[Voice] Bright Changes Created by Solar Lanterns: Reports from Africa and Asia
Solar lanterns delivered in 2017 to areas without electricity in Laos, the Philippines, and Liberia are now being used in various situations, from education and healthcare to community uses. We bring you some of those examples through the messages and photos picked up from reports receive two years after the lanterns were donated.
Solar lanterns donated to the Asian Education and Friendship Association (AEFA) in Laos were delivered to 20 elementary, middle and high schools in the districts of Ta Oy, Samuoi, and Saravane in Salavan Province as well as 10 clinics in the districts of Ta Oy and Samuoi.
Neua, in the village of Lalo in Samuoi District of Salavan Province, commented as follows.
"Until solar lanterns came, I had to go back home from the fields before dark or else I'd have to cook in the dark. Now, even if I come home after a day's work, I can cook easily under a solar lantern. The solar lantern is also great help for my children when they study and read at night."
Dr. Boualaphet Chounthavong, representative of ACD, an NGO that is a local partner to AEFA says that Lalo is the remotest place out of all the villages in the ACD project and says, "Here, we try to improve maternal and child health, the childbirth environment, and to address malnutrition through our projects. Thanks to the solar lanterns, we can continue with project meetings even after dark and this has helped boost solidarity among villagers as well as community strength."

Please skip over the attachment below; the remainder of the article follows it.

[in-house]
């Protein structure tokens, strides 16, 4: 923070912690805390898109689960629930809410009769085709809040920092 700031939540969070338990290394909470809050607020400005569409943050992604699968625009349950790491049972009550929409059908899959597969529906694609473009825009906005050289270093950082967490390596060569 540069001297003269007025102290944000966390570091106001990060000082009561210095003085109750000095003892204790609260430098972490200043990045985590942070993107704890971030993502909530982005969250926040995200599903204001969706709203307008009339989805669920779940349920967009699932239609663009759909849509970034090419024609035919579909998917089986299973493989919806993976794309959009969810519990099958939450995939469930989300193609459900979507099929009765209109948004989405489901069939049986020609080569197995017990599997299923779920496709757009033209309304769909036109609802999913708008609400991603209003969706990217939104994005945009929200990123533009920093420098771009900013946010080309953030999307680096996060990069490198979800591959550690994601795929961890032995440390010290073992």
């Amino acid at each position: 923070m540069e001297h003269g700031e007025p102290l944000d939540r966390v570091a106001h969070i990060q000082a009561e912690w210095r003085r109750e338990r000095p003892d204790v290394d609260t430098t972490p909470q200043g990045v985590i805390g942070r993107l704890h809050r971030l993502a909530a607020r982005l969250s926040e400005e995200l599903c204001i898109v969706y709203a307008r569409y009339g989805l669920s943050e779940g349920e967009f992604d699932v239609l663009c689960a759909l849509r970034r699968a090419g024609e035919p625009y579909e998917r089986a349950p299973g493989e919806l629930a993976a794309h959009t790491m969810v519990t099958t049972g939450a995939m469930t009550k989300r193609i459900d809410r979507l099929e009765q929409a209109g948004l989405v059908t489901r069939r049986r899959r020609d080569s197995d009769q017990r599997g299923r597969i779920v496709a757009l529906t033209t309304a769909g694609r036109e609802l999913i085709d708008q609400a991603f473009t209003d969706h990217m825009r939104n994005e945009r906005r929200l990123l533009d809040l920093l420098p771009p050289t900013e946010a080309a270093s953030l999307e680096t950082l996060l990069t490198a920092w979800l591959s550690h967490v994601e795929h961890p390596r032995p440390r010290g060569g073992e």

Additionally, we were told that solar lanterns helped out a great deal at clinics and schools during a power failure due to major flooding in Salavan Province in September 2019.
In the Philippines, solar lanterns were delivered through the Center for Excellence in Special Education (Stepping Stone) Foundation, Inc. to poor homes in areas without electricity in the provinces of Leyte, Oriental Mindoro, and Northern Samar. Until then, children studied by the light of kerosene lamps at night and on rainy days, but the dim light made it difficult for the children to concentrate, which made them fall behind in terms of academic skills in comparison to other regions.
Since starting to use solar lanterns, the children can study in a bright and safe environment even after dark. Furthermore, they bring their solar lanterns to school and use them in dark classrooms, which helps them concentrate on their class as well. Local educators and guardians look forward to seeing the children's academic skills rise.
Solar lanterns donated in Liberia through the Village Improvement Project were delivered and are being used by teachers, nurses, and midwives in rural areas as well as support centers for orphans who lost their parents to the Ebola virus disease and other reasons.
Krubo Davis, the Executive Director of the Tenegar Community Clinic in Bomi County talked about the outstanding benefits of solar lanterns as follows, "We tell traditional midwives in villages to bring mothers in labor to the clinic. Sometimes, the midwife and expecting mother will walk three to four hours in the dark to get to the clinic. Before we had solar lanterns, there was a time when a midwife was bitten by a snake on the path. Now, the lanterns show the way and help them avoid the danger of snakes. We couldn't be more grateful"